Storms roll into the Brazos Valley Thursday afternoon: Here’s what to expect

A few tornadoes may need to be monitored for in the early afternoon hours
Published: May. 5, 2022 at 8:40 AM CDT|Updated: May. 5, 2022 at 9:33 AM CDT
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BRYAN, Texas (KBTX) - Right as we’re headed home from work and school (or off to Cinco de Mayo festivities) we will see our highest chance for rain and storms over the next 10 days. The Storm Prediction Center has increased the severe weather risk to a 3 out of 5 potential across the Northern and Northeastern Brazos Valley. Isolated early afternoon thunderstorms could create a tornado concern in or near that part of our area before this evolves into mainly a heavy rain and strong wind potential by late afternoon.

TIMING: Timing remains consistent with Thursday morning’s model data. Here’s a look at where/when storms will arrive, and what they could bring:

  • Northern Brazos Valley | 2 p.m. - 4 p.m. | Isolated storms, ahead of the expected afternoon main line of activity, will bring a potential for all types of severe weather. This will include the possibility of a couple tornadoes.
  • Central Brazos Valley | 4 p.m. - 6 p.m. | As line the line fills in and takes over, a 2/5 (yellow) risk becomes mainly a damaging wind concern through the late afternoon and early evening hours. While hail or brief spin-ups are not ruled out, the strongest storms would most likely be monitored for possible 50-65mph gusts.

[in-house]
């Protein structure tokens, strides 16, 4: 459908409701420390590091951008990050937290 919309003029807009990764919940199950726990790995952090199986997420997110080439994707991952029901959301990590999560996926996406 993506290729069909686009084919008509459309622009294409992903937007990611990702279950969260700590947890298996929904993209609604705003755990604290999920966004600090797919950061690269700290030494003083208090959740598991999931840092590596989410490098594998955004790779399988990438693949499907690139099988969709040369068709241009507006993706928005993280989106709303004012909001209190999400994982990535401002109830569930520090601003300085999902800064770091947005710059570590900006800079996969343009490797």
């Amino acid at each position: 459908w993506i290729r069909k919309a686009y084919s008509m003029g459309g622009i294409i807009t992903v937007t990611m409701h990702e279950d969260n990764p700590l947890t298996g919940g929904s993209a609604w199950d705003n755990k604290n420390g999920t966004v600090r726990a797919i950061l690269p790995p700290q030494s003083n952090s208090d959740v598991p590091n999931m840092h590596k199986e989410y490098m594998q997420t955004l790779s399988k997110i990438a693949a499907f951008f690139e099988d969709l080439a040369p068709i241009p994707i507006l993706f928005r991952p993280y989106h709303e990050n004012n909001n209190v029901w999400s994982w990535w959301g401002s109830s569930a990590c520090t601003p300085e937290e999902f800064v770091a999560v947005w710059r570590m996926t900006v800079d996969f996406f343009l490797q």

• Southern Brazos Valley | 5 p.m. - 8 p.m. | Rain-cooled air likely undercuts storms further south, leaving a lower isolated, but not zero, chance for a few strong puffs of gusty wind (green).

⚡️𝗧𝗛𝗨𝗥𝗦𝗗𝗔𝗬 𝗦𝗧𝗢𝗥𝗠𝗦 / 𝗘𝗫𝗣𝗘𝗖𝗧𝗘𝗗 𝗦𝗘𝗩𝗘𝗥𝗘 𝗪𝗘𝗔𝗧𝗛𝗘𝗥 𝗨𝗣𝗗𝗔𝗧𝗘 Little change with the outlook for Thursday afternoon's expected...

Posted by Meteorologist Shel Winkley KBTX on Thursday, May 5, 2022


As of midday Wednesday, the Storm Prediction Center has expanded the 3/5 risk for scattered strong/severe storms to include the far northern & northeastern reaches of the Brazos Valley. Below that, the SPC continues to highlight a good chunk of the Brazos Valley in a 2/5 risk for severe activity down to the Hwy 290 corridor.


By the time all is said and done (and this range may need to be fiddled with over the next 24 hours), 1″ - 2″ of rainfall may be up for grabs, with localized 3″ - 4″+ pockets certainly a possibility, especially farther north and east. The Weather Prediction Center has highlighted the Central and Eastern Brazos Valley in a 1/4 risk for excessive rainfall (too much rain falling too quickly), and the Northeastern Brazos Valley in a 2/4 risk. We may need to keep eyes on low-lying and poor drainage areas, as well as instances of minor urban/street/creek flooding, especially for those that find heavier downpours and stronger storms.

The northern & northeastern reaches of the area have been included in a 2/4 risk for excessive...
The northern & northeastern reaches of the area have been included in a 2/4 risk for excessive rainfall Thursday.(KBTX)

Overall, Thursday will be a day to stay weather aware, and plan on keeping that KBTX PinPoint Weather App nearby!

After the storms pass, rain-cooled air is expected to briefly take over the Brazos Valley, with temperatures falling into the 60s/low 70s to end the day. Don’t get used to it -- summer-like heat quickly returns in full force for the upcoming Mother’s Day weekend!

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